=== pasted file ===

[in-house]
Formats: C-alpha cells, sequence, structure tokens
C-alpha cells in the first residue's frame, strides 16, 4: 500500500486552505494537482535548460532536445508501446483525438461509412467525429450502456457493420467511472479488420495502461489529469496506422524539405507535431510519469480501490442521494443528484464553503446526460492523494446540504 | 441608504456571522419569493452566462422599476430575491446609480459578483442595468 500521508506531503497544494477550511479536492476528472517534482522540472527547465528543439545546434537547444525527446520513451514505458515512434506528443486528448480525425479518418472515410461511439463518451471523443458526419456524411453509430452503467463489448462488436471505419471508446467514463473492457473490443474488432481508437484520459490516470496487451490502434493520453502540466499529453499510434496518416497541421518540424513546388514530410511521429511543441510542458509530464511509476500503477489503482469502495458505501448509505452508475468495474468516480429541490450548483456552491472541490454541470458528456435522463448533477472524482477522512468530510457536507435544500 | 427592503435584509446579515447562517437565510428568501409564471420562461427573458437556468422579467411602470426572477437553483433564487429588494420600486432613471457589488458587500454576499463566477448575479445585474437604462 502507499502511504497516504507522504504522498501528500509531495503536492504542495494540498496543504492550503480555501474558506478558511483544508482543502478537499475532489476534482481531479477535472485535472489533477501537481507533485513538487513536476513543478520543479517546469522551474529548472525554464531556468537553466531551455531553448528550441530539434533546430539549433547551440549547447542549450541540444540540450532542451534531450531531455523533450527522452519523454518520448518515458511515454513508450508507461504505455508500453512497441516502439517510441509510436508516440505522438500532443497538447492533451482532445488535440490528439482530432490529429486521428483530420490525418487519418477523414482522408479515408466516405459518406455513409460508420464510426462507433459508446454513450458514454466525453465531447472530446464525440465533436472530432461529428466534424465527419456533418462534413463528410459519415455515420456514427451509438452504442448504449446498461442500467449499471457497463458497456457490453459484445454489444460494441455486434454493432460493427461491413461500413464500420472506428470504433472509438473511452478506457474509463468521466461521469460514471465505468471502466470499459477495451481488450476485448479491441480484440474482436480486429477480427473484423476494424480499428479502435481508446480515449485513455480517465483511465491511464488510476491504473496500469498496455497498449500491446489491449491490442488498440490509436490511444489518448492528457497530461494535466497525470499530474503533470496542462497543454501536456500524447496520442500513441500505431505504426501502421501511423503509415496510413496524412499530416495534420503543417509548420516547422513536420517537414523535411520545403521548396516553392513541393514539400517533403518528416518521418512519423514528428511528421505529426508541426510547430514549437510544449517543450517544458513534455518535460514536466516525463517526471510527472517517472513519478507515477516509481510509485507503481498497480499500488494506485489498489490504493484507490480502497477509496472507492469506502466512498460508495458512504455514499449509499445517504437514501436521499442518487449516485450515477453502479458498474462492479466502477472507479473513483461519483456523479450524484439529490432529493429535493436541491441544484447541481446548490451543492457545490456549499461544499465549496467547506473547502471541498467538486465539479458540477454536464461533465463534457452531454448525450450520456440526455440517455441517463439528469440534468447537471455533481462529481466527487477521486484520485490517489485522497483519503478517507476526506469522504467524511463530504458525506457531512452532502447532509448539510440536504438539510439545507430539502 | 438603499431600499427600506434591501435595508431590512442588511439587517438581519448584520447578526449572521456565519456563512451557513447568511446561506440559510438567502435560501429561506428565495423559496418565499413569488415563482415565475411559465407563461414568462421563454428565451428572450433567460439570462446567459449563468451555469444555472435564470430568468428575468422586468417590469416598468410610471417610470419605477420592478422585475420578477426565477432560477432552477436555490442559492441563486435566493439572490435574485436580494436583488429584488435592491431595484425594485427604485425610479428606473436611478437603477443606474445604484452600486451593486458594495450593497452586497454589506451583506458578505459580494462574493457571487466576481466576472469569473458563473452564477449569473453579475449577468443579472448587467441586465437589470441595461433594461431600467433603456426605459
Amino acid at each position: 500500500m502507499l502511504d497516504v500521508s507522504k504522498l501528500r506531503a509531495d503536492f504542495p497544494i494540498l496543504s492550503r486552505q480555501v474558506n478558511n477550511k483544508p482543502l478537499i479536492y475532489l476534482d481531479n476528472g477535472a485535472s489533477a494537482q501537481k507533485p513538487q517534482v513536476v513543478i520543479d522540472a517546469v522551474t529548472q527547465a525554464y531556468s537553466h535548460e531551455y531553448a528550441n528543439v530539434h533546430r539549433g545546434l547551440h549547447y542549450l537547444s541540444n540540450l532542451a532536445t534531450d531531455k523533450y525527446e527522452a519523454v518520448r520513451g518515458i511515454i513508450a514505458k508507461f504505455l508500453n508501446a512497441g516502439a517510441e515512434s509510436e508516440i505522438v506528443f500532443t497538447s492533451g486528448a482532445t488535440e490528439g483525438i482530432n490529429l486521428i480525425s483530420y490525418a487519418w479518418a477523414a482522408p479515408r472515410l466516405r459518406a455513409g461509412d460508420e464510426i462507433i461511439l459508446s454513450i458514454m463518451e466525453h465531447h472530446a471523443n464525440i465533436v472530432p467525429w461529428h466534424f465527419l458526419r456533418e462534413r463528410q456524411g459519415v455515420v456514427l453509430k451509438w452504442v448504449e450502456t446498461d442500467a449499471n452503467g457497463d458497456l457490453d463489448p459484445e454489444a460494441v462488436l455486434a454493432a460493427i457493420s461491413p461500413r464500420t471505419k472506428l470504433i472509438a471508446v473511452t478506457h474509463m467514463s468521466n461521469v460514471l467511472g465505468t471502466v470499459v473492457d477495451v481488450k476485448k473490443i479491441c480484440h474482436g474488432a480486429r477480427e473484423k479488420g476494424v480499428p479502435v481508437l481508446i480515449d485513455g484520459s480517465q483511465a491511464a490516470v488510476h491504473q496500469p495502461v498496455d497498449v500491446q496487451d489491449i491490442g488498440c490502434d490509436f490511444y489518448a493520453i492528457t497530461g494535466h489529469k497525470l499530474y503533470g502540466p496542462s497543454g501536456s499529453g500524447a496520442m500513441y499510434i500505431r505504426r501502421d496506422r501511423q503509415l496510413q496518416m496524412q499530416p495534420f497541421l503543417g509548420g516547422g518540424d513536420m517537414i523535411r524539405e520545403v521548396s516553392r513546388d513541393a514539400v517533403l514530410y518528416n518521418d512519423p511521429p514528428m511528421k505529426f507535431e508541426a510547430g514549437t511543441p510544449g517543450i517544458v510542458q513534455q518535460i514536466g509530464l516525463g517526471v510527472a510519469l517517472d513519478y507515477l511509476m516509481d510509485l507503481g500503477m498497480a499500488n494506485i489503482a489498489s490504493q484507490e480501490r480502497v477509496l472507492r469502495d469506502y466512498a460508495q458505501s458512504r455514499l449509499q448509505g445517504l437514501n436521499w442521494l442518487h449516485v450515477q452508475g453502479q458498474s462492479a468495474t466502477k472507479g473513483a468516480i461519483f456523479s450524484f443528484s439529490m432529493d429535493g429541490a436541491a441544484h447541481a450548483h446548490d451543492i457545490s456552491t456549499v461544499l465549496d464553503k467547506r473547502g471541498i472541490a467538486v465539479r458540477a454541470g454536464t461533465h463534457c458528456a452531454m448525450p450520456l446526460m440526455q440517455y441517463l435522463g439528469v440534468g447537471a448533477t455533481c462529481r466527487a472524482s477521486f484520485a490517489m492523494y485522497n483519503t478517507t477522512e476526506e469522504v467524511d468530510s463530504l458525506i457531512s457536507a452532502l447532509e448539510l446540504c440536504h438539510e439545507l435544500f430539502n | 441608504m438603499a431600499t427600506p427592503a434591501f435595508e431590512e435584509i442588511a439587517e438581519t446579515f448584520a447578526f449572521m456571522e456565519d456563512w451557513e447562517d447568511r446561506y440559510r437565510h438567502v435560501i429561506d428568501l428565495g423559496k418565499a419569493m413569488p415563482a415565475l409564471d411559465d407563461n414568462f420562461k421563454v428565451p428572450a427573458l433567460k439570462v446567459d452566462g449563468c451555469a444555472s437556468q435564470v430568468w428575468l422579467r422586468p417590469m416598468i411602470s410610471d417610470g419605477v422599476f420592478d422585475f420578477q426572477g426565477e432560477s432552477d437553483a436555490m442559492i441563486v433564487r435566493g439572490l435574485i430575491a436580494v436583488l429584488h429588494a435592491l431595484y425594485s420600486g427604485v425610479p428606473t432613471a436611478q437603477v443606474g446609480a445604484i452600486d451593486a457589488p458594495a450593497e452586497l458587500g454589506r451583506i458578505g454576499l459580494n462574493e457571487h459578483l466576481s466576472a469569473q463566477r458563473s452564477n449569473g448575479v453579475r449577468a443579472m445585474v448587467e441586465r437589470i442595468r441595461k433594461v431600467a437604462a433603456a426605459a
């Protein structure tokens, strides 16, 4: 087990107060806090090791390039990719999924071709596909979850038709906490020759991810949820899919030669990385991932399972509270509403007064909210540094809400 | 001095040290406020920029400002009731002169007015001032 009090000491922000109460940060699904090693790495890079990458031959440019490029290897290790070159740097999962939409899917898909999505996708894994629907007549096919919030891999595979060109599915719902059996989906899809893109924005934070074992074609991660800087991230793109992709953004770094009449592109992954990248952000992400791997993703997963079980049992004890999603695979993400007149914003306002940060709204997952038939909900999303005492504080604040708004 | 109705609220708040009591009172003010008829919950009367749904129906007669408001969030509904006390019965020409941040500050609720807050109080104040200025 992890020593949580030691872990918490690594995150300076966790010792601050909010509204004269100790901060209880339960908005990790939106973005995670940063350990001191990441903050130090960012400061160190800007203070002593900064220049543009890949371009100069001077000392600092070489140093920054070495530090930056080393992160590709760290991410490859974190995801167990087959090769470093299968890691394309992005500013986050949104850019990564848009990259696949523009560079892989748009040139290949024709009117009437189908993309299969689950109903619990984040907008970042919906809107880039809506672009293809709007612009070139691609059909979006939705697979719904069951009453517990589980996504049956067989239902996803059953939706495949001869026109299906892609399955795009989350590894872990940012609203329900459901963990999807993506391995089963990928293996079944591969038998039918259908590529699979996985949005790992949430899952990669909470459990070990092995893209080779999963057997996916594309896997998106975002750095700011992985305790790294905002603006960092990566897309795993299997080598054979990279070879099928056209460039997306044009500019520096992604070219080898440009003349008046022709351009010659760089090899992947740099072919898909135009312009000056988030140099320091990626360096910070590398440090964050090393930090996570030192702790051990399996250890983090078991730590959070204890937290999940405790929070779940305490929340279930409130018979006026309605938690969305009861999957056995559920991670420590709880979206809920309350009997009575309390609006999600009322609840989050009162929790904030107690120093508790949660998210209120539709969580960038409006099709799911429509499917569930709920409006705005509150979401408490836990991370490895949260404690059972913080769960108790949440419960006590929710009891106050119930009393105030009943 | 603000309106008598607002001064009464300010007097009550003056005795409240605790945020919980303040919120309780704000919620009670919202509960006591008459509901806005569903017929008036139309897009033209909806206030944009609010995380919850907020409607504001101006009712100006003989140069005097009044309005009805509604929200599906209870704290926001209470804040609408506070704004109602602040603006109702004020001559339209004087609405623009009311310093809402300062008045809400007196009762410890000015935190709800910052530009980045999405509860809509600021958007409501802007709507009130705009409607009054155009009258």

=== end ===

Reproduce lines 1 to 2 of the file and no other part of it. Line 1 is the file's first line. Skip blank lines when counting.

[in-house]
Formats: C-alpha cells, sequence, structure tokens